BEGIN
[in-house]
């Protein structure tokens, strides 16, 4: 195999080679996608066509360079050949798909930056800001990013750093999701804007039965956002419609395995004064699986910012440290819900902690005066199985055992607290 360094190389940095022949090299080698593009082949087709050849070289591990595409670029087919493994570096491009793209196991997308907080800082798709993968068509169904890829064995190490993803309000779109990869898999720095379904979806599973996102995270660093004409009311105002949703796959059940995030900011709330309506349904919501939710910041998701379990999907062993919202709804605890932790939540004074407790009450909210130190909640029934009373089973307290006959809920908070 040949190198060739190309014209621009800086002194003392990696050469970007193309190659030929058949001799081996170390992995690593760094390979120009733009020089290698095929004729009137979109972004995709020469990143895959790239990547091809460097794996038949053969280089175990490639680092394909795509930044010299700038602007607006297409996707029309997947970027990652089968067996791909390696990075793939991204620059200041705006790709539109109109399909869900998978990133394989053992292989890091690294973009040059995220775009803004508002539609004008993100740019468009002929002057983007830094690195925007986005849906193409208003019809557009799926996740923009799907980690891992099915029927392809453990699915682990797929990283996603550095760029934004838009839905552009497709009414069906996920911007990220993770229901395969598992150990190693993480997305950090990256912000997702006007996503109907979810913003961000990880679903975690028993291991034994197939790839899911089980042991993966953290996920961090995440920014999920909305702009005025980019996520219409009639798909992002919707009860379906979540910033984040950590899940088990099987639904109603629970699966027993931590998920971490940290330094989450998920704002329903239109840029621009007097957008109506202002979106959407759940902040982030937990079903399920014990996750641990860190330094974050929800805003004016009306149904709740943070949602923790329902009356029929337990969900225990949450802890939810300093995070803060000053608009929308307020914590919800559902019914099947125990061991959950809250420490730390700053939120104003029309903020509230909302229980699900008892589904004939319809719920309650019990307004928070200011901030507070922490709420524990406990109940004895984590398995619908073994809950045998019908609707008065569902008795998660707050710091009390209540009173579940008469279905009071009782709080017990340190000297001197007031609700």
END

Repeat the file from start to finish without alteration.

[in-house]
């Protein structure tokens, strides 16, 4: 195999080679996608066509360079050949798909930056800001990013750093999701804007039965956002419609395995004064699986910012440290819900902690005066199985055992607290 360094190389940095022949090299080698593009082949087709050849070289591990595409670029087919493994570096491009793209196991997308907080800082798709993968068509169904890829064995190490993803309000779109990869898999720095379904979806599973996102995270660093004409009311105002949703796959059940995030900011709330309506349904919501939710910041998701379990999907062993919202709804605890932790939540004074407790009450909210130190909640029934009373089973307290006959809920908070 040949190198060739190309014209621009800086002194003392990696050469970007193309190659030929058949001799081996170390992995690593760094390979120009733009020089290698095929004729009137979109972004995709020469990143895959790239990547091809460097794996038949053969280089175990490639680092394909795509930044010299700038602007607006297409996707029309997947970027990652089968067996791909390696990075793939991204620059200041705006790709539109109109399909869900998978990133394989053992292989890091690294973009040059995220775009803004508002539609004008993100740019468009002929002057983007830094690195925007986005849906193409208003019809557009799926996740923009799907980690891992099915029927392809453990699915682990797929990283996603550095760029934004838009839905552009497709009414069906996920911007990220993770229901395969598992150990190693993480997305950090990256912000997702006007996503109907979810913003961000990880679903975690028993291991034994197939790839899911089980042991993966953290996920961090995440920014999920909305702009005025980019996520219409009639798909992002919707009860379906979540910033984040950590899940088990099987639904109603629970699966027993931590998920971490940290330094989450998920704002329903239109840029621009007097957008109506202002979106959407759940902040982030937990079903399920014990996750641990860190330094974050929800805003004016009306149904709740943070949602923790329902009356029929337990969900225990949450802890939810300093995070803060000053608009929308307020914590919800559902019914099947125990061991959950809250420490730390700053939120104003029309903020509230909302229980699900008892589904004939319809719920309650019990307004928070200011901030507070922490709420524990406990109940004895984590398995619908073994809950045998019908609707008065569902008795998660707050710091009390209540009173579940008469279905009071009782709080017990340190000297001197007031609700």